Way of All Flesh, The

by Samuel Butler (1904)


This one sort of recalled Of Human Bondage, another autobiographical novel where the protagonist bottoms out for a good chunk of the middle portion before finally (and predictably) ascending to a state of success/contentment.

I think I’m finally figuring out that these early 20th-century bildungsromans aren’t my cup of tea. Even when engagingly written, like this or Maugham’s, and even when presenting philosophies with which I agree, they remain too sterile and (usually) bloated for me to greatly enjoy. I wouldn’t necessarily say I regret the time I spent with them, as they’re classics and I consider it important to familiarize myself with works that are highly regarded by the literary community. But all the same, I may have reached a saturation point on old British guys telling (and telling, and telling) about their younger, more rebellious days.

This one made incisive points on human nature, the double-edged sword of family ties (especially parental ones), and about both aristocratic and religious hypocrisy. And I did care about Ernest and his travails. Also, Butler has a gift for metaphor and is able to unexpectedly tease them out without torturing them — one of my favorites was his comparison of daily prayer to bees trying to drink from flowery wallpaper. Yet there was much that felt extraneous and the 430 dense pages felt ultimately unconsummated by the distinctly mundane ending.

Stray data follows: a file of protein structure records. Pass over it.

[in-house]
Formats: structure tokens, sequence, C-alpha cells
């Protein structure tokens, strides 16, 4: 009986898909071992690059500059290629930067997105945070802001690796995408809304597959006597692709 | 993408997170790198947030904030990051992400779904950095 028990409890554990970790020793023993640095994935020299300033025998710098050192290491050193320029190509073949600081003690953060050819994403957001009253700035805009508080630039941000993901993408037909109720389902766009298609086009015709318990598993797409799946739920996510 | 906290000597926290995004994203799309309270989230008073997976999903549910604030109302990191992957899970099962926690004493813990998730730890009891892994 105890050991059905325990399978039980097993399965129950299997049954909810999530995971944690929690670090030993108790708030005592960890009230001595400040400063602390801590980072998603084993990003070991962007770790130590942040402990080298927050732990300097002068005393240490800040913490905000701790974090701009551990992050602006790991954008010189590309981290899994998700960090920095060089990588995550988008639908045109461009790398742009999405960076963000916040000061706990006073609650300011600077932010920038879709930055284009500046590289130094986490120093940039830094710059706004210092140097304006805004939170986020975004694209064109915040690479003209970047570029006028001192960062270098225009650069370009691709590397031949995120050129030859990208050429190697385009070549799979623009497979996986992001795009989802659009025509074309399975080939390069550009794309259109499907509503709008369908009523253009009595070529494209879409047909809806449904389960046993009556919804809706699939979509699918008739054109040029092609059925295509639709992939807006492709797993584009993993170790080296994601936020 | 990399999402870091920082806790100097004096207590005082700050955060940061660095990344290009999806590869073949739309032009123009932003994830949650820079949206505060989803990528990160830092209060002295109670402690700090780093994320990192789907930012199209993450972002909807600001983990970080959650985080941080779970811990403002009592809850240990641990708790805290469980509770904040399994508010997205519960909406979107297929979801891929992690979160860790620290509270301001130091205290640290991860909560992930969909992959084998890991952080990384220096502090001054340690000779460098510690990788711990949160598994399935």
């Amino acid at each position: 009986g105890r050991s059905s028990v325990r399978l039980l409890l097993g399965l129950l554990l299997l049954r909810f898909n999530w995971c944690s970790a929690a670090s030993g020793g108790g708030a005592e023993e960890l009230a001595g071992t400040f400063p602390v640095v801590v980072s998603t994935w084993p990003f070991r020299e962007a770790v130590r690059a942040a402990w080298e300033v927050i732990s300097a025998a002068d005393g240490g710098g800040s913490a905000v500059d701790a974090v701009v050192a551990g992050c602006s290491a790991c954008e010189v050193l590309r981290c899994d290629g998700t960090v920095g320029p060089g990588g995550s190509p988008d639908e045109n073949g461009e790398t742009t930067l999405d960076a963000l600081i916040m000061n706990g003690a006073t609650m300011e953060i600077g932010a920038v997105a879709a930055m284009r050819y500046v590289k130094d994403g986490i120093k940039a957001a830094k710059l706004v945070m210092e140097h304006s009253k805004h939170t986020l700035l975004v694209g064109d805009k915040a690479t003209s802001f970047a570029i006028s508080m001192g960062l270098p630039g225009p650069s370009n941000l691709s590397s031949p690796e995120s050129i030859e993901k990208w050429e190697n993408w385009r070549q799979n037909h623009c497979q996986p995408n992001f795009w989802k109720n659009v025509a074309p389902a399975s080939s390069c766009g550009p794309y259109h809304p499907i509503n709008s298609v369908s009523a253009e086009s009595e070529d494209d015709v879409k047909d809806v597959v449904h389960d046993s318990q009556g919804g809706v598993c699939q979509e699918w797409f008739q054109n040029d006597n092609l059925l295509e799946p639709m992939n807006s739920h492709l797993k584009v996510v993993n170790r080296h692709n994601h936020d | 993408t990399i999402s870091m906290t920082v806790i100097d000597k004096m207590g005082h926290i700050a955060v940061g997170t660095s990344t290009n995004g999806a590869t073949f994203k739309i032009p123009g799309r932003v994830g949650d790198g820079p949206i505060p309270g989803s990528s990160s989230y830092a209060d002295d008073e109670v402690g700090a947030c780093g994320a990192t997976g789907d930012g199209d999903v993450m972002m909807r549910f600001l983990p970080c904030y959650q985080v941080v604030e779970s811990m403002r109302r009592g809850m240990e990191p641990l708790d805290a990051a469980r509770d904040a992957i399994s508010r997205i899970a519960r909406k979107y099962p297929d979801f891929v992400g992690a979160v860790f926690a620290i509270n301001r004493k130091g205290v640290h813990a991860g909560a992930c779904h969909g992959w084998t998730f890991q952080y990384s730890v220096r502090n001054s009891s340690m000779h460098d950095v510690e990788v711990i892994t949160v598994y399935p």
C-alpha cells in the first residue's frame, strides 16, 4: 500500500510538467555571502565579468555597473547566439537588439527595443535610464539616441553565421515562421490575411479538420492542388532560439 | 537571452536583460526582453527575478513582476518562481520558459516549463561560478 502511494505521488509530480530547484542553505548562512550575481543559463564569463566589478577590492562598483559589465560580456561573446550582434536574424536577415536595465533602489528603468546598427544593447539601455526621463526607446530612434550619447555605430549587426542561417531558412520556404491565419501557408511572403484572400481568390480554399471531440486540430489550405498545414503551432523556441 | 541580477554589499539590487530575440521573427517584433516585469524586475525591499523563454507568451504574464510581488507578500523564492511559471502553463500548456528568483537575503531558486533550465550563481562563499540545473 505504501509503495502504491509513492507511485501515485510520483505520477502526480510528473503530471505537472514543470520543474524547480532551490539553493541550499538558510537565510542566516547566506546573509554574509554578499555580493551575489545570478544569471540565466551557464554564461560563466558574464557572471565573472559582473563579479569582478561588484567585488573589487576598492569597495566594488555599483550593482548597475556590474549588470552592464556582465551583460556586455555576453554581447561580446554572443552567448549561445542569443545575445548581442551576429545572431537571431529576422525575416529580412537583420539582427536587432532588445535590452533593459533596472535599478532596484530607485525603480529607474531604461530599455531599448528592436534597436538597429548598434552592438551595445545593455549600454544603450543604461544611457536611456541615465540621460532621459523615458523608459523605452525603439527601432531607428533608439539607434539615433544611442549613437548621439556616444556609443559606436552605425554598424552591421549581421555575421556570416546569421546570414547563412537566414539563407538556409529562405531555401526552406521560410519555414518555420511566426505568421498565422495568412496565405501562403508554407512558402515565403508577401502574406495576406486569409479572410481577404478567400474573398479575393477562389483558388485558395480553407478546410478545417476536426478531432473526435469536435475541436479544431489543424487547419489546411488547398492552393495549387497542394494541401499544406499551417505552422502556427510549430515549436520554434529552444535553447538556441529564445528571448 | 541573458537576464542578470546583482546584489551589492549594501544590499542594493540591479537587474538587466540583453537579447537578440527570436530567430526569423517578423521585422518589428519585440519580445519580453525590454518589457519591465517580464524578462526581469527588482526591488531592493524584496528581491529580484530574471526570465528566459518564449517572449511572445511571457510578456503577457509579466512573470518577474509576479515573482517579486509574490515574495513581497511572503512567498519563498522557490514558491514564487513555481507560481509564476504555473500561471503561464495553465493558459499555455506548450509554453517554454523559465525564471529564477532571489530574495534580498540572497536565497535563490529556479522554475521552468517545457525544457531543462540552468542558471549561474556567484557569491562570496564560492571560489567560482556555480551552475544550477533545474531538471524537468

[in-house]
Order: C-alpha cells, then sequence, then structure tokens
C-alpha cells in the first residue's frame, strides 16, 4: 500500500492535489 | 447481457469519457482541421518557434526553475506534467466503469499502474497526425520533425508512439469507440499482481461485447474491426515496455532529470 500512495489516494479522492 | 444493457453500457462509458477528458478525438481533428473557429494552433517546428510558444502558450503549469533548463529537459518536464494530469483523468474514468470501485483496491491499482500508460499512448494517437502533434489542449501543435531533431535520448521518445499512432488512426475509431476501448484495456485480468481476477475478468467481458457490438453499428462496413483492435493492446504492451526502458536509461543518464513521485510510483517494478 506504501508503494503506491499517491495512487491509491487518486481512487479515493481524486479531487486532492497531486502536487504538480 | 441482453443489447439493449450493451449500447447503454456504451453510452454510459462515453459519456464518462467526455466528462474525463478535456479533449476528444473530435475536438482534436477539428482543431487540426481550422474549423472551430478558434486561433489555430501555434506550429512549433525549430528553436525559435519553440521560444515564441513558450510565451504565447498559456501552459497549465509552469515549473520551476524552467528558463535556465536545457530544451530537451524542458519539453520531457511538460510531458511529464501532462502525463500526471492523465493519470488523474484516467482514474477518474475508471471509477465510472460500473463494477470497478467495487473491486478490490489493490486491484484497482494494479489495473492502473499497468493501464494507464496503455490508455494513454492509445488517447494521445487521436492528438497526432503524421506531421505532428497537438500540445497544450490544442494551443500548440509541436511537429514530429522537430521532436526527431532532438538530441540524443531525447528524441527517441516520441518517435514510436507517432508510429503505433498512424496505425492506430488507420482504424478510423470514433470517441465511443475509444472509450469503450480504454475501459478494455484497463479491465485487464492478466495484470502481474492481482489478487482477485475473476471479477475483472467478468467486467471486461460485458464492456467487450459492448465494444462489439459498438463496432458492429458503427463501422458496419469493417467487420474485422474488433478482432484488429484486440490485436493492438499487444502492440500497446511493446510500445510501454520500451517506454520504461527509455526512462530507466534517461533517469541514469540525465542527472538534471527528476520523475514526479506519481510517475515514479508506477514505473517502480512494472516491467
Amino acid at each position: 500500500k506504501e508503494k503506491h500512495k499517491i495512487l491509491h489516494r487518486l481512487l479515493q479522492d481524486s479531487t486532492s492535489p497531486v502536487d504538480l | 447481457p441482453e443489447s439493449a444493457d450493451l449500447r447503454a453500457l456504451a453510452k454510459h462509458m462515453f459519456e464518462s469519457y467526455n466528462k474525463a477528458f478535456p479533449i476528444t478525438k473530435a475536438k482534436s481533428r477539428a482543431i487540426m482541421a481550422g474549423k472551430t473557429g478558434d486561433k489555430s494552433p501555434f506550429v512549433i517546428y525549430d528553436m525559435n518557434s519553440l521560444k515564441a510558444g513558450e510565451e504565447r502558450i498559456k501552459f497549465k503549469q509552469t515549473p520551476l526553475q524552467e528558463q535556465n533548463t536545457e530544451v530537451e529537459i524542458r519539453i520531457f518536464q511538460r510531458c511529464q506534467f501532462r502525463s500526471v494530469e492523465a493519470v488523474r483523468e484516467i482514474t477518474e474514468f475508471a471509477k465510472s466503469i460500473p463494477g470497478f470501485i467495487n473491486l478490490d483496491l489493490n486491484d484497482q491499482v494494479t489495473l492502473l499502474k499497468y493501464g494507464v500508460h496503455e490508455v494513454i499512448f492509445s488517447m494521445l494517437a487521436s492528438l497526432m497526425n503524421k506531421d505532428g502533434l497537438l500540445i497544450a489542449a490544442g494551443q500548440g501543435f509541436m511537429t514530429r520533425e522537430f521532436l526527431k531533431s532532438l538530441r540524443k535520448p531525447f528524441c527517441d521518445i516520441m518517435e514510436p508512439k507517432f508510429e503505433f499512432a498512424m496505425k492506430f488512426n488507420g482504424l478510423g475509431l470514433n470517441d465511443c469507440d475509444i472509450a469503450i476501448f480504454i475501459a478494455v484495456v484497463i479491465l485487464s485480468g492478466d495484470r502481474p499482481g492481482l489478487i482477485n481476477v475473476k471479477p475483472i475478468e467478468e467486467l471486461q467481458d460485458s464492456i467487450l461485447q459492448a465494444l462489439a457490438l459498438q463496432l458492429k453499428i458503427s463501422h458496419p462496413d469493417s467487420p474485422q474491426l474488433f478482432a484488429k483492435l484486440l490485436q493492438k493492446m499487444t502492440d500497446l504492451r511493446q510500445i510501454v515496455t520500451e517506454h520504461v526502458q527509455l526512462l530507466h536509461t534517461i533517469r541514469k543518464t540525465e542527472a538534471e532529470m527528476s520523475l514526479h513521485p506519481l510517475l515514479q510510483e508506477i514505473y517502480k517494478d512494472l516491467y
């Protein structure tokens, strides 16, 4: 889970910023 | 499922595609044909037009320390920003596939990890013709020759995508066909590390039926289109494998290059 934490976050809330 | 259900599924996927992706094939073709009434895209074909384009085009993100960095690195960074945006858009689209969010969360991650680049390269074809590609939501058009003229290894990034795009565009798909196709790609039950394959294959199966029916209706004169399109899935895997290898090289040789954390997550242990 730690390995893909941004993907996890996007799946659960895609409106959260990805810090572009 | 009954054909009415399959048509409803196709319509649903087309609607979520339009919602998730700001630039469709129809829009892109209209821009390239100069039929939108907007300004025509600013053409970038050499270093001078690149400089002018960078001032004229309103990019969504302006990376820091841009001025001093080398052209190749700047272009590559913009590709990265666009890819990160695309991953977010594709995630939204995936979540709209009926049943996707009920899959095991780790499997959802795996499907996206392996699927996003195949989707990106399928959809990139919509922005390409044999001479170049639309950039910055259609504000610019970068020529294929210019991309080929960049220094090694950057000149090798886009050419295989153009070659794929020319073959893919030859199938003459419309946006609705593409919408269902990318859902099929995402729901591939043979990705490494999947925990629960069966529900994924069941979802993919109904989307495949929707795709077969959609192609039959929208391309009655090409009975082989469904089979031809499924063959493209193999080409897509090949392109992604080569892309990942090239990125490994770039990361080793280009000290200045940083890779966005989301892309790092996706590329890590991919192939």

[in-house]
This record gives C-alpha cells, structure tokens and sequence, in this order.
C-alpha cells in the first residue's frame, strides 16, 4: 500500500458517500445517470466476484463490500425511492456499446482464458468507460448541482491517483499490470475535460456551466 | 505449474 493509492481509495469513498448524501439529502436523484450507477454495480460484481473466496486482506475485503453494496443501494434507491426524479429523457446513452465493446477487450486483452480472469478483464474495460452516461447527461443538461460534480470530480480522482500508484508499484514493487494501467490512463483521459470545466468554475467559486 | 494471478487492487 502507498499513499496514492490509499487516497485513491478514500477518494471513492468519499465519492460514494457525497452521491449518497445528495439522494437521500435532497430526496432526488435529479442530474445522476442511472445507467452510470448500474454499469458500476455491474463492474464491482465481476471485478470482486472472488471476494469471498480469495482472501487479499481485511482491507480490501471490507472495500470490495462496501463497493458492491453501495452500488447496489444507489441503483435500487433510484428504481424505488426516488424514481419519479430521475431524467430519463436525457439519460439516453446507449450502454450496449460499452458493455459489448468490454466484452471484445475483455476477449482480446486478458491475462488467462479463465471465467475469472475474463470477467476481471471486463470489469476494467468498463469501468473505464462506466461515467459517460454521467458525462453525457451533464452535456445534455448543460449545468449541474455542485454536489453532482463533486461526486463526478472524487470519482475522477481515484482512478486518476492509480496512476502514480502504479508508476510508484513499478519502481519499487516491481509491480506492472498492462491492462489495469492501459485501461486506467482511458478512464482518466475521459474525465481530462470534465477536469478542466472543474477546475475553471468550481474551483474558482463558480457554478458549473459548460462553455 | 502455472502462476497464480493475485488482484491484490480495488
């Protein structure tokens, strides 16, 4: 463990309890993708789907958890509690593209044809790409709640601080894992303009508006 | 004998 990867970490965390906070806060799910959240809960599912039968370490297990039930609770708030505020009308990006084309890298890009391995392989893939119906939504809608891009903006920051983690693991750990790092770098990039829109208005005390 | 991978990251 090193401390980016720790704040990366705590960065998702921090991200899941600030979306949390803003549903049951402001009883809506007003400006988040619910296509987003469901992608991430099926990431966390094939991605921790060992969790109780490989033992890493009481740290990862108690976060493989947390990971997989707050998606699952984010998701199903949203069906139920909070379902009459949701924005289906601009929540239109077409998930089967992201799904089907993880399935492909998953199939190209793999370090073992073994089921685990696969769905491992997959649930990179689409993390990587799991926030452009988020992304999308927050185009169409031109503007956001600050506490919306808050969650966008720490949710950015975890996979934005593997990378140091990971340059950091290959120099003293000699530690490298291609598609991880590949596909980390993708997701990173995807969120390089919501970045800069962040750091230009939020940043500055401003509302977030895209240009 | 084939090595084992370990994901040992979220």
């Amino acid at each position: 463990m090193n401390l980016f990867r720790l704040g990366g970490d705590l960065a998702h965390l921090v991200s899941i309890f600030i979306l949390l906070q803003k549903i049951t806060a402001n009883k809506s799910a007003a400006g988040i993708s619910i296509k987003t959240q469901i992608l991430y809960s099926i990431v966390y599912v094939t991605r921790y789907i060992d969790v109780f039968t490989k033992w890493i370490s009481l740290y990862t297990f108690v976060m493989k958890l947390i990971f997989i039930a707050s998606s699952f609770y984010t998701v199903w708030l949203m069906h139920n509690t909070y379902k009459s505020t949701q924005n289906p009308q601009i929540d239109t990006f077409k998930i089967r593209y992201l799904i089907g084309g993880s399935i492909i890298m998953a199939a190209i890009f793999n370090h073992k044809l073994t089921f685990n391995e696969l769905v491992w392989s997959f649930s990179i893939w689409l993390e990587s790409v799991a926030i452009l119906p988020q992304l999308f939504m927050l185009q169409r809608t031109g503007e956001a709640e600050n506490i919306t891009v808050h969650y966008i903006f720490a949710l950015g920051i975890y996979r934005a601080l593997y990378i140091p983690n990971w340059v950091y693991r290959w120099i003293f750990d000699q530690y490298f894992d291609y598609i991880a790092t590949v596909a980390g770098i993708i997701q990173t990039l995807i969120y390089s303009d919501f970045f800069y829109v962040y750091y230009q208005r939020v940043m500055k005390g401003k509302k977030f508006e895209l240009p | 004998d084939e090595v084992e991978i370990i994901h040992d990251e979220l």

As I said though, I’m happy to have read it, I just can’t recommend it except for avid fans of Brit-Lit or those highly motivated to read as many of the classics as possible. It did have one of the more favorite quotes I’ve read in awhile, especially meaningful to me as an occasionally aspiring writer:

‘What can it matter to me,’ he says, ‘whether people read my books or not? It may matter to (the critics) — but I have too much money to want more, and if the books have any stuff in them it will work by and by. I do not know nor greatly care whether they are good or not. What opinion can any sane man form about his own work? Some people must write stupid books just as there must be junior ops and third-class poll men. Why should I complain of being among the mediocrities? If a man is not absolutely below mediocrity let him be thankful — besides, the books will have to stand by themselves some day, so the sooner they begin the better.’ 428

Obviously, literary history has confirmed Butler’s apathy toward his own accomplishments to be not only healthy but prescient.

P.S. Something that bothered me about the book but that I had forgotten until reading Marvin Chester’s review was Butler’s treatment of the Ellen character.  She’s apparently irredeemable, much unlike Ernest despite being in a similar position.  The only difference between them, of course, is their breeding stock.  So really despite all of Butler’s radical criticisms of hypocrisy and elitism, he’s as guilty of it himself in the very midst of his critique.  All a person needs in order to self-actualize is to be high-born and then inherit bottomless wealth.

Similarly, Butler sort of cops out when discussing Ernest’s children.  They’re of course neither high-born nor educated, so all they have is wealth (and I guess good genes?).  Yet the reader is seemingly meant to believe that everything will work out for them just because Ernest was able to set them up.  No chance of them squandering everything as Ellen did. . . if this is just Butler’s idealism, it’s really short-sighted and quite inexcusable.

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